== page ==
FMCSA Analysis of Critical Events Leading Up to Truck Crashes

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FMCSA Analysis of Critical Events Leading Up to Truck Crashes

FMCSA Analysis of Critical Events Leading Up to Truck CrashesIn a collision between a large, commercial truck and a passenger vehicle, it is the occupants of the passenger vehicle that sustain the most injuries and are more likely to perish. The National Highway Traffic Safety Administration (NHTSA) estimates that about 5,000 occupants of passenger vehicles die in traffic crashes with large, commercial trucks each year in the United States compared to about 700 people who were occupants of 18-wheeler, semi-trucks. While the NHTSA is the federal agency in charge of road safety for all vehicles, their focus is on passenger vehicle safety while the Federal Motor Carrier Safety Administration (FMCSA) governs road safety issues pertaining to large trucks, buses and other commercial vehicles.

Causes of truck accidents

In keeping with their mission to promote safety for commercial vehicles, the FMCSA commissioned a study in 2007, which gets updated each year, to analyze the factors that lead to accidents in trucks with 10,000lb. or more gross vehicle weight, because they are disproportionately responsible for causing injuries and fatalities on our nation’s roadways. There are countless factors that can cause a traffic accident. The FMCSA, Large Truck Crash Causation Study (LTCCS), identified the critical events that precipitated those crashes.

In any collision, there is a chain of events but there is almost always a single factor that sets off that chain of events, whether that factor is an icy roadway, failed brakes or a driver focusing on a hand-held device when he or she should be focused on driving. That single factor which leads to the crash is called the critical event.

Three major critical events that lead to truck crashes

The three major types of critical events identified in the study included:

  • Running out of the travel lane into another lane or off the road
  • Loss of control of the vehicle
  • Colliding with the rear-end of another vehicle in the truck’s travel lane

Associated factors in truck crashes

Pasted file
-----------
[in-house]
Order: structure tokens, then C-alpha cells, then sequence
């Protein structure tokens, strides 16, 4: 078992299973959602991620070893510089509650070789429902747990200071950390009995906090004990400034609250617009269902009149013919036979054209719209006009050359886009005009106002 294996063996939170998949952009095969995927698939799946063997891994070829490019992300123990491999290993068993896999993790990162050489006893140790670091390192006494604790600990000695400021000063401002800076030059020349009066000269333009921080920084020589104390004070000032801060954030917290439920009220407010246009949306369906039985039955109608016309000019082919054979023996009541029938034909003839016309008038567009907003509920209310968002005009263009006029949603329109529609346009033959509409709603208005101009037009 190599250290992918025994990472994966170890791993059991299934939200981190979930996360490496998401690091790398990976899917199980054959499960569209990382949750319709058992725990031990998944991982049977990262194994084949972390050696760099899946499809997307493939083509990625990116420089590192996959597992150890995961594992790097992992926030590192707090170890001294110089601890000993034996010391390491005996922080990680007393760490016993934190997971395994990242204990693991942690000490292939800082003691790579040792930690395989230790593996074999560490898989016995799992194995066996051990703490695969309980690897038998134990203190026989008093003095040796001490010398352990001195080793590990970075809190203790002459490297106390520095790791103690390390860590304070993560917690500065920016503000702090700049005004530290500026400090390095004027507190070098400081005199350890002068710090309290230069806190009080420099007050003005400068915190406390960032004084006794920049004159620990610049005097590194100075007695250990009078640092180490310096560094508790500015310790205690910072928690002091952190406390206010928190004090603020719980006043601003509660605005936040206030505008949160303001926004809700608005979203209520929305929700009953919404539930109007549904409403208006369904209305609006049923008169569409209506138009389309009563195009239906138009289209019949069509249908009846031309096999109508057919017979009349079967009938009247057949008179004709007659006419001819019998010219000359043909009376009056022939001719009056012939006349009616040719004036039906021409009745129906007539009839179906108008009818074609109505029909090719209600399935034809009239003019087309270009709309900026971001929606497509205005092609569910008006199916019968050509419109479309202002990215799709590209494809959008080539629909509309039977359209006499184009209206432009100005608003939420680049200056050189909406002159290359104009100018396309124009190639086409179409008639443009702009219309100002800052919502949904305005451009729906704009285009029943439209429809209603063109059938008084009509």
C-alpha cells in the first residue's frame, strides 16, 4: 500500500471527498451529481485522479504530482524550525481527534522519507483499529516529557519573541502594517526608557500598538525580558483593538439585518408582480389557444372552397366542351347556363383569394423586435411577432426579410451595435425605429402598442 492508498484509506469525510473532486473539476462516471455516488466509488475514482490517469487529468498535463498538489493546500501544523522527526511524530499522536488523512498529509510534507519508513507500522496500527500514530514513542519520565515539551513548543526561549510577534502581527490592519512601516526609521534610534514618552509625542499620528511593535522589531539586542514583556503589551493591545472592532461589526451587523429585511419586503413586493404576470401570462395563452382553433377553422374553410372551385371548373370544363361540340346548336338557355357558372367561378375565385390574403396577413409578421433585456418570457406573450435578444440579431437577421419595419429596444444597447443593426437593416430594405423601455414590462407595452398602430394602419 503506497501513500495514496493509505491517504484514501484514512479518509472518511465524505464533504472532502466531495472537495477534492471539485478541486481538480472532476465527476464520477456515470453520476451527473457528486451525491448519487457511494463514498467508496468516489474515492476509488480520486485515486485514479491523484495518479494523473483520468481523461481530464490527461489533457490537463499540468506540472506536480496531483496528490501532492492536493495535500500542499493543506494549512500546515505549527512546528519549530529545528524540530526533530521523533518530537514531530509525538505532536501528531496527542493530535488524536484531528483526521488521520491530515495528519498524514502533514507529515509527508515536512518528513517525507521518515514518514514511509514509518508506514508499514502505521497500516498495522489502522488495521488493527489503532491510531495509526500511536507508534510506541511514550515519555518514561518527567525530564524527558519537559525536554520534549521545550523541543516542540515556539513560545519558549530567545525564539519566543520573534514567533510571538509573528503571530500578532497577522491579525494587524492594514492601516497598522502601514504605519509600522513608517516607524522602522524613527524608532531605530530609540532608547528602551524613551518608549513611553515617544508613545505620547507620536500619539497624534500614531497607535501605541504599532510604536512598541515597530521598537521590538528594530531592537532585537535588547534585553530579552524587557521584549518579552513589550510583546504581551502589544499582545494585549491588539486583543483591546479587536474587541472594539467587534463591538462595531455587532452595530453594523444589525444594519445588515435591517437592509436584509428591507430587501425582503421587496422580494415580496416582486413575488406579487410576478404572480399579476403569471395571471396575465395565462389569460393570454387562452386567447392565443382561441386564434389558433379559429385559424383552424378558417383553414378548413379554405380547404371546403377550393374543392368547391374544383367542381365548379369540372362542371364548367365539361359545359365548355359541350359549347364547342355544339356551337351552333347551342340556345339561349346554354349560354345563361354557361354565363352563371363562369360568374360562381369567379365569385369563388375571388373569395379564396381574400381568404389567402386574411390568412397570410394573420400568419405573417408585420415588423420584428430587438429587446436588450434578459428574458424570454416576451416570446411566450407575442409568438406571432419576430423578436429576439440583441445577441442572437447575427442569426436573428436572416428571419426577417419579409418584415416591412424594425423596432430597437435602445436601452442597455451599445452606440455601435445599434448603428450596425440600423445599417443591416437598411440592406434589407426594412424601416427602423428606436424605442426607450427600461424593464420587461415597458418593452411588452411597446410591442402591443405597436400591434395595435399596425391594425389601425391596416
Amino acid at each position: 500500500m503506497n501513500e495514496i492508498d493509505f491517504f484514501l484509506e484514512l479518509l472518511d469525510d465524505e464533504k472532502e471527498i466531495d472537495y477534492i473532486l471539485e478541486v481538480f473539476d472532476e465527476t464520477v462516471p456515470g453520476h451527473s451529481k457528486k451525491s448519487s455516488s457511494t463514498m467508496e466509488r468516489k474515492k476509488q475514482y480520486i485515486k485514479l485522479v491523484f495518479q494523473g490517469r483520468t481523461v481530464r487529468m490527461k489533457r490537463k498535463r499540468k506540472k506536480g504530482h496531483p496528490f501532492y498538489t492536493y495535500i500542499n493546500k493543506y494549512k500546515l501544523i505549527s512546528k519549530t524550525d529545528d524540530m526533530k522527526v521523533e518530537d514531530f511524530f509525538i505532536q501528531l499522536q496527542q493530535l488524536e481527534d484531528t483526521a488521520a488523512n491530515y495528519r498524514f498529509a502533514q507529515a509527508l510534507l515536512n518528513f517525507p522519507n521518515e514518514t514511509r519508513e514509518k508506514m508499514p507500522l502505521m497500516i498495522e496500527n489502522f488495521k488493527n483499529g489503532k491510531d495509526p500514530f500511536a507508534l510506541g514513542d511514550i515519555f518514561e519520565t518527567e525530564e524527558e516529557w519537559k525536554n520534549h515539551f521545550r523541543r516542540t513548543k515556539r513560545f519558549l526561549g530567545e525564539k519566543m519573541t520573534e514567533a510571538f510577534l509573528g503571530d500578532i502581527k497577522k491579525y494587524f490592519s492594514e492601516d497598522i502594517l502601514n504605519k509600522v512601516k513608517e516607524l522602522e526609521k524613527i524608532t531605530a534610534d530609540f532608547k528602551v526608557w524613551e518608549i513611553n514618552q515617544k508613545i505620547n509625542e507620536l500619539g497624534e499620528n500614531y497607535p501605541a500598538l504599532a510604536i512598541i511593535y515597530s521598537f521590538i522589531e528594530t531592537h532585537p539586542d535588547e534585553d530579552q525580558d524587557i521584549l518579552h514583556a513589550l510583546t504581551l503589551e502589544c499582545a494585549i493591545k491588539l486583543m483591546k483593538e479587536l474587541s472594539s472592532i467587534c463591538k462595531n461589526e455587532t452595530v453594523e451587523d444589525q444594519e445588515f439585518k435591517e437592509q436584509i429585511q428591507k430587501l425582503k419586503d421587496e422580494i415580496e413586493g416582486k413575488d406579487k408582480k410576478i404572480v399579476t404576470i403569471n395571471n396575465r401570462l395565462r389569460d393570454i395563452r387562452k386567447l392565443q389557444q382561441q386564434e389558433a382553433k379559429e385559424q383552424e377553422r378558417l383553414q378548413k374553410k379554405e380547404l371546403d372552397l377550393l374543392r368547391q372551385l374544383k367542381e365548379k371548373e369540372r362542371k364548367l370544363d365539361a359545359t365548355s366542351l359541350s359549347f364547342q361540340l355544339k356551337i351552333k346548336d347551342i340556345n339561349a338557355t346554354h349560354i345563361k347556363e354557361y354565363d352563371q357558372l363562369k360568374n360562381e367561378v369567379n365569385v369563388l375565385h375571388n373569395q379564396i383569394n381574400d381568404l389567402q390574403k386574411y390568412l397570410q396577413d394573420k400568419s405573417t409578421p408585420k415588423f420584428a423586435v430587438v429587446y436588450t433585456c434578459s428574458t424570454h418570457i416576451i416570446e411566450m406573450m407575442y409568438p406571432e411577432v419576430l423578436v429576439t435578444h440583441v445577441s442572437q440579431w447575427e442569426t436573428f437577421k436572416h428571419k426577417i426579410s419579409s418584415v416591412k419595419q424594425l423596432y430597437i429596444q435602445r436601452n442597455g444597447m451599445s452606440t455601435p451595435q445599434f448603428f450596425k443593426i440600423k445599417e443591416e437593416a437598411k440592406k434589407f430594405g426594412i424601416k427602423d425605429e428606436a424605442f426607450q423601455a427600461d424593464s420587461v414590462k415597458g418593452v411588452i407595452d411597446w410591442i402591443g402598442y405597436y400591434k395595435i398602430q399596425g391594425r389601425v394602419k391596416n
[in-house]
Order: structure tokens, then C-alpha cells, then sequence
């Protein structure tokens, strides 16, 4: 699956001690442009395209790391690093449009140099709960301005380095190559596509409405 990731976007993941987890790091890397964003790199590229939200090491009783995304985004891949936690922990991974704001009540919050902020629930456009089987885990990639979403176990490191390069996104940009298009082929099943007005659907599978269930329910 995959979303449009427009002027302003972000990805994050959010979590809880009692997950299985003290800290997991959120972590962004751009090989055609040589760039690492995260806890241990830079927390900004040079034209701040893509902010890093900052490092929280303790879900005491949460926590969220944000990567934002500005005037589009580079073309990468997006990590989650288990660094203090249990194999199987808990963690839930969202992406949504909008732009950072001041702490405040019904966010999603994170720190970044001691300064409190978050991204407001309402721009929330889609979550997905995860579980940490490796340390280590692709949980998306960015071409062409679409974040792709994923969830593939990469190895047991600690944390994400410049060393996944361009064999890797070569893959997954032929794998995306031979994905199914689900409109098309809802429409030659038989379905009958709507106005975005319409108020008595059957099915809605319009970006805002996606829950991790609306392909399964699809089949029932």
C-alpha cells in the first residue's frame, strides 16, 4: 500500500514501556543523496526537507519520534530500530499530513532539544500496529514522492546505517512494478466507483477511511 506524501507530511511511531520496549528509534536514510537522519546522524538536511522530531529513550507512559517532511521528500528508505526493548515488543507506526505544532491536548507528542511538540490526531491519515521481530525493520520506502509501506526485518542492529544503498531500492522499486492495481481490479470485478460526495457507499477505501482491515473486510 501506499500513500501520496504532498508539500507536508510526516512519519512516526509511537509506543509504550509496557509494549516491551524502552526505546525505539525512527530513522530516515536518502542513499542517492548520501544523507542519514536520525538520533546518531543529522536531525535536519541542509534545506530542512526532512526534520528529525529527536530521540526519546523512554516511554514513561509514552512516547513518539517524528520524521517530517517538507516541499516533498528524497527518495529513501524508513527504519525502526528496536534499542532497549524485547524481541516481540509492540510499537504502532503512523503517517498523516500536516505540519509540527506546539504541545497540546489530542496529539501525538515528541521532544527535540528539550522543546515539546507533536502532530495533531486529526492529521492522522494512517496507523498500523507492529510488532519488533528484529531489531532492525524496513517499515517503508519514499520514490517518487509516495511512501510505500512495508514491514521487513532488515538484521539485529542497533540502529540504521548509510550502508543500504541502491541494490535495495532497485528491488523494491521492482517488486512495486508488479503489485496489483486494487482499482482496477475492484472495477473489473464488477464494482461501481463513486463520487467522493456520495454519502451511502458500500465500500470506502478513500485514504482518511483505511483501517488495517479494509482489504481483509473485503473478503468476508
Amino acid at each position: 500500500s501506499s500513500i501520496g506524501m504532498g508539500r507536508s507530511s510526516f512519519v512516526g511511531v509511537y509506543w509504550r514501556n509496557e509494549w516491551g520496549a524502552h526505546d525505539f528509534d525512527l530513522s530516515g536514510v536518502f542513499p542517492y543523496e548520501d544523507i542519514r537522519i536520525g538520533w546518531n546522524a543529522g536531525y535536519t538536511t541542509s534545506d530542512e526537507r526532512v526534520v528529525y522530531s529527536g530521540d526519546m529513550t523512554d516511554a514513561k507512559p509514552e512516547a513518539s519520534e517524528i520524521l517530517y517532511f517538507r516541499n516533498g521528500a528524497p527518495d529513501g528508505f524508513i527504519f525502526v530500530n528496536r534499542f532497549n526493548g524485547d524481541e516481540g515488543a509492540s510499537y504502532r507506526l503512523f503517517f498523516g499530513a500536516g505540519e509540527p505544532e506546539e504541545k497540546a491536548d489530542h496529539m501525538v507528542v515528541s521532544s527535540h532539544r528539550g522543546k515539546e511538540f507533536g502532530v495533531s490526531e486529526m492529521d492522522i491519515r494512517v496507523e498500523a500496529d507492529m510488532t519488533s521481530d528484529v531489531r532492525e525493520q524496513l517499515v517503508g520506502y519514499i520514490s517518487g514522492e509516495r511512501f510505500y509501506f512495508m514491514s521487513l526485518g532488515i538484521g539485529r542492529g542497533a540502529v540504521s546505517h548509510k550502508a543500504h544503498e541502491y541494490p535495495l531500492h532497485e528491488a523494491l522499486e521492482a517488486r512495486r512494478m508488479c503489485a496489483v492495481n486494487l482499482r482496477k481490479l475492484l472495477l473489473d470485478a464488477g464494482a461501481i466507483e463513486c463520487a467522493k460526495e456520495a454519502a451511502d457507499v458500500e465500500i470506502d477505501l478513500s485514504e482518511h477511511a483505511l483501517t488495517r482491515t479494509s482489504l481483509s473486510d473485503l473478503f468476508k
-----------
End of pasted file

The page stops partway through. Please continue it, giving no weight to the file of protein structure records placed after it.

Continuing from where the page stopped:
Of the hundreds of associated factors in truck crashes analyzed in the study, the top ten were identified as:

  • Brake problems
  • Traffic flow interruption (congestion, previous crash)
  • Prescription drug use
  • Traveling too fast for conditions
  • Unfamiliarity with roadway
  • Roadway problems
  • Required to stop before crash (traffic control device, crosswalk)
  • Over-the-counter drug use
  • Inadequate surveillance
  • Fatigue

All the details and the annually updated data for the LTCCS can be found on the FMCSA website.

If you have been injured in an accident caused by a large commercial truck driver, you might consider scheduling a consultation with an experienced, Nashville truck accident attorney from the Rocky McElhaney Law Firm. Having experience working with truck accident victims is important because taking legal action against a commercial trucking company, truck manufacturer or maintenance company can be complicated. We know federal trucking regulations and we know how to establish fault and hold the responsible parties liable for their negligence, and we are adept at winning compensation for our clients who have been injured due to no fault of their own. Give us a call. We will fight for you.

Few truck crashes are truly unavoidable accidents, rather they occur for the most part because of human error. When the negligent actions of another driver are the cause of your TBI or other serious injury, a skilled Nashville truck accident attorney from the Rocky McElhaney Law Firm is prepared to fight on your behalf for the compensation you deserve. You may call 615.246.5549 or complete our contact form to schedule a consultation with a truck accident attorney in Nashville, Gallatin or Knoxville to discuss your case and get the answers you need to move forward.